According to a journal article published by Nicole Rader in the Oxford Research Encyclopedia of Criminology, 40% of Americans indicated that they were afraid to walk alone at night (Rader 2017). While a close friend or family member may not always be available to talk with you on your way home, Talk the Walk gives users the opportunity to appear as if they are on the phone with someone who can immediately call for help, which brings a little more peace of mind to this otherwise stressful experience.

What it does:

Talk the Walk gives users a whole new way to add an added layer of protection to their walk home, and gives them an opportunity to talk to someone when no one else is around. When the user calls the number, they are greeted by an automated voice messaging system that not only guides the user through a productive conversation centered around mental health, but also gives the user the opportunity to reflect on their day. Since this conversation is not being saved or recorded, Talk the Walk can act as a confidential sounding board for people who may want to vent. Ultimately, we hope that by centering the conversation around self-care and well-being, we can promote more positive conversations about mental health and reduce the stigma surrounding it.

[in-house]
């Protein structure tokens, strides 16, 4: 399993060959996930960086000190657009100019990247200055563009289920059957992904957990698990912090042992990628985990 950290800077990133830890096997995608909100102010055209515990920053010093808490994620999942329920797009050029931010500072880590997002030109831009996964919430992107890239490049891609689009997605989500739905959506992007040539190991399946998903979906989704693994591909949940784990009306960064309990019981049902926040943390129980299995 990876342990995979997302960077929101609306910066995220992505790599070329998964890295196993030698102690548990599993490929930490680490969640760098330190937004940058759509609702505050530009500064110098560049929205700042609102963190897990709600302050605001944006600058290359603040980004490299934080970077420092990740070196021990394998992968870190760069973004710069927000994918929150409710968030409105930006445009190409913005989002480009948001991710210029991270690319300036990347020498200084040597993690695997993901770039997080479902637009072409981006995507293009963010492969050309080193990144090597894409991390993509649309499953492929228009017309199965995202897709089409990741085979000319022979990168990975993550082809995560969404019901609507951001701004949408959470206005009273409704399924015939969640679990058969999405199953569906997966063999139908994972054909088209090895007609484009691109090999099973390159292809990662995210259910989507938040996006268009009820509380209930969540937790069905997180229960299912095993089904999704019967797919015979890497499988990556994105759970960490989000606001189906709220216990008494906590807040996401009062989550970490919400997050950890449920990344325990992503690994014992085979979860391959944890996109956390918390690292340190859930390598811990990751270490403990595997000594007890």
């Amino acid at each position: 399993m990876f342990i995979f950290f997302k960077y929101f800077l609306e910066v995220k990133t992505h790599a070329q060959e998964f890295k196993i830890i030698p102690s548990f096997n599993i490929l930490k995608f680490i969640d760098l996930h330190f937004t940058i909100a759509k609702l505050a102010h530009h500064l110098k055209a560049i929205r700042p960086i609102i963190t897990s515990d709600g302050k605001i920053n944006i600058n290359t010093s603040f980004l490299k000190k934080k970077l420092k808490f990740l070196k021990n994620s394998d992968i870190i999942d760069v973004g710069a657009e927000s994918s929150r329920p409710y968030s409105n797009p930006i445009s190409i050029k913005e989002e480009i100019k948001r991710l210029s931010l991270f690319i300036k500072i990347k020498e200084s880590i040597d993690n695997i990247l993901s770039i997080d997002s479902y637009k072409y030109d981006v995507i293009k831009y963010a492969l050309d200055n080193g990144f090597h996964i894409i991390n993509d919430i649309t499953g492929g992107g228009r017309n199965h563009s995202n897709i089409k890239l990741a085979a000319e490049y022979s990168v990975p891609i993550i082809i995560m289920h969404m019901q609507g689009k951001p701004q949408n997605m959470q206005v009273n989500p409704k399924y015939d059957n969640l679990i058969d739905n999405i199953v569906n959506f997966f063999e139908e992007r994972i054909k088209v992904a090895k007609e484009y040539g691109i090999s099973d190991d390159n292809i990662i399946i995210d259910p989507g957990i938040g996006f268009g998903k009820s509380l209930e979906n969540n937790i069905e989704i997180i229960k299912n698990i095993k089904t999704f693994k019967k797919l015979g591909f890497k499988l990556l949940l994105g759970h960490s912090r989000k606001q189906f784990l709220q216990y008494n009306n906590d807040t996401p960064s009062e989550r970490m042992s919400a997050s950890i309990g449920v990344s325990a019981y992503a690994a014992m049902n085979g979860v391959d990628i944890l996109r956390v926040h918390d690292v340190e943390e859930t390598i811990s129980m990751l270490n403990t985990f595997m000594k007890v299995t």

How we built it:

Talk the Walk was built with Twilio, TwiML, ngrok and Python (Flask).

Challenges we ran into:

Everyone on the team had a variety of strengths, both technical and non-technical. Combining our strengths in a way that complemented each other was a fun puzzle to put together.

What we learned:

We learned how to program in Python, use the Twilio API, and how to evolve an idea into a fully functioning product.

What's next for Talk the Walk:

We would like to continue to develop this concept to include more safety and security features - including an option to set a "code word" that the user can say if they ever feel they are in danger, which would trigger a call to emergency services.

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